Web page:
Indiana Daily Student

Liquid nicotine needs stricter regulation, state says

Indiana government looks to put regulations on e-cigarette ingredients and use of e-cigarettes in general.
Indiana government looks to put regulations on e-cigarette ingredients and use of e-cigarettes in general.

Cappuccino, cherry, peach, blueberry, apple, grape and the list goes on.

These are just some of the more than 7,000 flavors of e-liquids used in electronic cigarettes.

A pair of identical bills, Senate Bill 539 and House Bill 1432, have been introduced to the Indiana General Assembly this legislative session that will add a number of regulations to the e-cigarette industry, specifically focusing on the production and distribution of e-liquids.

The bills would require manufacturers of e-liquids to obtain permits from the Indiana Alcohol and Tobacco Commission, limit the ingredients that manufacturers are able to include in e-liquids and establish manufacturing requirements so that all containers are child-proof.

Senate Bill 539 passed through the Indiana Senate on Feb. 24 with a vote of 43-6 and has been referred to the House Committee on Public Policy. House Bill 1432 passed in the Indiana House of Representatives on Feb. 24 with a vote of 85-9. It has been referred to the Senate Committee on Tax and Fiscal Policy.

The e-cigarette industry is relatively new and almost entirely unregulated, and many are claiming the variety of candy and fruit flavors of e-liquids make the products more appealing to youth.

E-cigarettes use a battery to heat and vaporize liquid in cartridges. E-liquids are the flavored, nicotine-filled substances that are vaporized in e-cigarettes, which users then inhale.

According to a study published in August by the Centers for Disease Control and Prevention, more than 250,000 youth who had never smoked a cigarette used e-cigarettes in 2013.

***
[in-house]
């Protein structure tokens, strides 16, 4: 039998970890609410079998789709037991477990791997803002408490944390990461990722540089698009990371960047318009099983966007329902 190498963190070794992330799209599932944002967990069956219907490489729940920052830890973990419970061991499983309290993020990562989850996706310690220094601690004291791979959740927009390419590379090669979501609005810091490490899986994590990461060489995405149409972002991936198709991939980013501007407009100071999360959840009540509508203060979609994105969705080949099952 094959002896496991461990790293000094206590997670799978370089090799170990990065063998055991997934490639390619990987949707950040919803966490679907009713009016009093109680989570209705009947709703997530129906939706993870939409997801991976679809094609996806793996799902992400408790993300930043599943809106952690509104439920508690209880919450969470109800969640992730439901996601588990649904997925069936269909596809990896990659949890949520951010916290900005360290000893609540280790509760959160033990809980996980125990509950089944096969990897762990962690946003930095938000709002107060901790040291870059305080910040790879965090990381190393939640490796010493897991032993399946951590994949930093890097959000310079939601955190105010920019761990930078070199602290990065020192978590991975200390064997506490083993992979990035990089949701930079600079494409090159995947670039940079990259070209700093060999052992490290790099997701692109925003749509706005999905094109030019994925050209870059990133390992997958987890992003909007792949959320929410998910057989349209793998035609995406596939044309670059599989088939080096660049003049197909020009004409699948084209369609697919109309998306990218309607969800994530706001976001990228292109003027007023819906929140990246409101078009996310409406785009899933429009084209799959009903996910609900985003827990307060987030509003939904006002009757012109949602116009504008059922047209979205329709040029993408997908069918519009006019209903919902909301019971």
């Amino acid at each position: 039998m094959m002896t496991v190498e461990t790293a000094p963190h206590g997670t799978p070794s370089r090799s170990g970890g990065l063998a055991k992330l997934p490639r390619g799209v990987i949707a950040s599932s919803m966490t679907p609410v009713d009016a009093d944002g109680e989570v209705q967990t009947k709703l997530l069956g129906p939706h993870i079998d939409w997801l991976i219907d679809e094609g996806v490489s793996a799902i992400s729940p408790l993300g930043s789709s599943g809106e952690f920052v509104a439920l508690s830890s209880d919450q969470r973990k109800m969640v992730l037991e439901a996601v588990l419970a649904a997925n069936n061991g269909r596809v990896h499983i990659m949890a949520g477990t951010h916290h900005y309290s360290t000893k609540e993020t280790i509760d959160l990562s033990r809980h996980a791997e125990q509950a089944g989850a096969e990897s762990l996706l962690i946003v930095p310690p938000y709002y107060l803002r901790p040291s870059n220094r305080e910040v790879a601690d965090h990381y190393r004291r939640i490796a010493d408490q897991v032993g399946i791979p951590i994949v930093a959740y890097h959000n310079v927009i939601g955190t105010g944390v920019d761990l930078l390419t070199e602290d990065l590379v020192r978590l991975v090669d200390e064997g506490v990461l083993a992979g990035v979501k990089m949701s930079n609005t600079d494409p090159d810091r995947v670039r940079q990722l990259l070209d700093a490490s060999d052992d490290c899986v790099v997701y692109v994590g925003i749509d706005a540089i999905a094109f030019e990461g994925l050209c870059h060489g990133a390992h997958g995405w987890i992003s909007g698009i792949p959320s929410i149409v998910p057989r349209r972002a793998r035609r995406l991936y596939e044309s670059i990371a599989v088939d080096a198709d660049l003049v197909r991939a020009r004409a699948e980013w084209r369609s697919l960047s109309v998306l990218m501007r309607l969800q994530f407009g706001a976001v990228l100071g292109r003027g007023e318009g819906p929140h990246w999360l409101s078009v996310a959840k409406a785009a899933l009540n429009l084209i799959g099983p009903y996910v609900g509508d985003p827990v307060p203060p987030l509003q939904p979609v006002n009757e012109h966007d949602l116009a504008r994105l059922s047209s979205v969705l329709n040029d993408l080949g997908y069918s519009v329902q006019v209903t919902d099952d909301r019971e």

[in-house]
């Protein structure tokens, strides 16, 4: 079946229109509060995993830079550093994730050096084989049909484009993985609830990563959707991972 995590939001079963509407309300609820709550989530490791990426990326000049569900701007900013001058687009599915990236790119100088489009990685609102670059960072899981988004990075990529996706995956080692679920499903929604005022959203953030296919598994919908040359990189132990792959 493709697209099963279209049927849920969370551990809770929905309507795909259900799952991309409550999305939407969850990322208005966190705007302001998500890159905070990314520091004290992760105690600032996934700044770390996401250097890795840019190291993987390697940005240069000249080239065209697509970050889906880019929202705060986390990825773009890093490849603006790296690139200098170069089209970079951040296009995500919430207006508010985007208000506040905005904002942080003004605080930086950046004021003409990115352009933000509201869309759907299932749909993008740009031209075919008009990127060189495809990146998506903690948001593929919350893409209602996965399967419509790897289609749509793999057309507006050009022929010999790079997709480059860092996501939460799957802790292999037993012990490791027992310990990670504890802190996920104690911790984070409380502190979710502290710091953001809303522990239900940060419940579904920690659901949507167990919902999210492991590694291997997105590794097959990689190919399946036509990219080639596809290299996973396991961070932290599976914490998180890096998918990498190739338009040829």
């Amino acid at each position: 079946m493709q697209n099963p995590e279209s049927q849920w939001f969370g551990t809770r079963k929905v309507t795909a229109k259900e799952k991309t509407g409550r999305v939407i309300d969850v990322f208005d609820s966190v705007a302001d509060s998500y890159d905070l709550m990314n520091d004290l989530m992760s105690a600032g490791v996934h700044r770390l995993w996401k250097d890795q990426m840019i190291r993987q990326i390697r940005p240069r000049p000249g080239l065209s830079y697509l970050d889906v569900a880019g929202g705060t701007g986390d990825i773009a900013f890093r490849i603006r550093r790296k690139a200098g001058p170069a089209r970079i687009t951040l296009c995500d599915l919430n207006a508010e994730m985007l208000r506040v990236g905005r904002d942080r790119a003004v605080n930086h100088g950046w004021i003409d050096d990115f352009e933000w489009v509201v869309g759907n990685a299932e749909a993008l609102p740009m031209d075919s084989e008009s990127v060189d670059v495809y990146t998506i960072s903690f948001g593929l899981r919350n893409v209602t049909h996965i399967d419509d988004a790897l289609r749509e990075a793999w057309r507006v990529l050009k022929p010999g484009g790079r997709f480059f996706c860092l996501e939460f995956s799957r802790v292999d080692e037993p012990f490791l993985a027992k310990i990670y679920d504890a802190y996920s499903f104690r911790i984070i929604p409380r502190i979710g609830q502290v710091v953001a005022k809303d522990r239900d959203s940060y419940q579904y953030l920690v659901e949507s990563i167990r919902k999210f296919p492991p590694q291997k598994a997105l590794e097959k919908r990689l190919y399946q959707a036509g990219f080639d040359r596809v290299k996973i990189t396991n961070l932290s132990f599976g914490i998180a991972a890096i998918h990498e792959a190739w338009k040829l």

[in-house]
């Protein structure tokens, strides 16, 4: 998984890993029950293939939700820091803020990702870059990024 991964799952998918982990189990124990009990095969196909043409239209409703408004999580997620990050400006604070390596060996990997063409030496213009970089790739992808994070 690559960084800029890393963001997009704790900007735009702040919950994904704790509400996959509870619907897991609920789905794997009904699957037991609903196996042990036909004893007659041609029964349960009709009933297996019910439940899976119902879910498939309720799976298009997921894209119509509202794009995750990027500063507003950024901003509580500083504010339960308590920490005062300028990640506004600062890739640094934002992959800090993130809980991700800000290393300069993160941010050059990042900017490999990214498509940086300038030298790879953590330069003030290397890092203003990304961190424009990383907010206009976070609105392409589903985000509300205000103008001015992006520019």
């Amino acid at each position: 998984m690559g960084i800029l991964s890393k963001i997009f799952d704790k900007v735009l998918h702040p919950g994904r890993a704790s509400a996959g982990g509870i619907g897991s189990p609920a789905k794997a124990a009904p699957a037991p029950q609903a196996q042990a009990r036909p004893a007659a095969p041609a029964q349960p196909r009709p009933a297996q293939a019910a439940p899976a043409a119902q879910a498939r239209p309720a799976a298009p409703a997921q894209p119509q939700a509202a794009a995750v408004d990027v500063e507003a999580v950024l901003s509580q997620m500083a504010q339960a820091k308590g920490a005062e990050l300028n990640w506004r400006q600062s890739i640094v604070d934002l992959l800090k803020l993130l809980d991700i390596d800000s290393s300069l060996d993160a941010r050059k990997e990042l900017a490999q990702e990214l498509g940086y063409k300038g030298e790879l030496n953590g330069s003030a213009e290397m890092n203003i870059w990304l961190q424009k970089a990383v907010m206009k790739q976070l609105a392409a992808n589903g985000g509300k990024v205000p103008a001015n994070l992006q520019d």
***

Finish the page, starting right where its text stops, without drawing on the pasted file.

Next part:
Currently, in order to purchase an e-cigarette a person needs to be at least 18 years old, but there are no age restrictions on the purchase of e-liquids.

Bridget Cochrane, who has worked at Circle K convenience store since April 2014, sells cigarettes, e-cigarettes and e-liquids while she works. She doesn’t normally sell to people who appear to be under 18.

“No, honestly,” she said, when asked if the sale to underage customers is common. “In order to use liquid you have to have an e-cig.”

Indiana Attorney General Greg Zoeller proposed his own legislation at the beginning of the year in an effort to curb the growing use of e-cigarettes among Indiana’s youth and has voiced his concerns about the effects the unregulated growth of the e-cigarette industry will have on public health.

“My goal is to get ahead of the curve unlike what happened with traditional tobacco products, and implement tools to reduce access to youth before we see more kids addicted to nicotine,” Zoeller said in a press release.

2014 was the first year more teens smoked e-cigarettes than traditional cigarettes, with approximately 16 percent of high school students having reported using e-cigarettes, according to a study by the National Institute of Drug Abuse.

Zoeller’s legislation, which did not gain traction in the General Assembly, would have introduced a number of regulations on the e-cigarette industry. These regulations include requiring e-cigarette shops to be licensed by the Indiana Alcohol and Tobacco Commission, taxing e-cigarettes similarly to traditional tobacco products, including e-cigarettes in Indiana’s statewide smoking ban and requiring e-liquid containers to be sold in child-resistant packaging.

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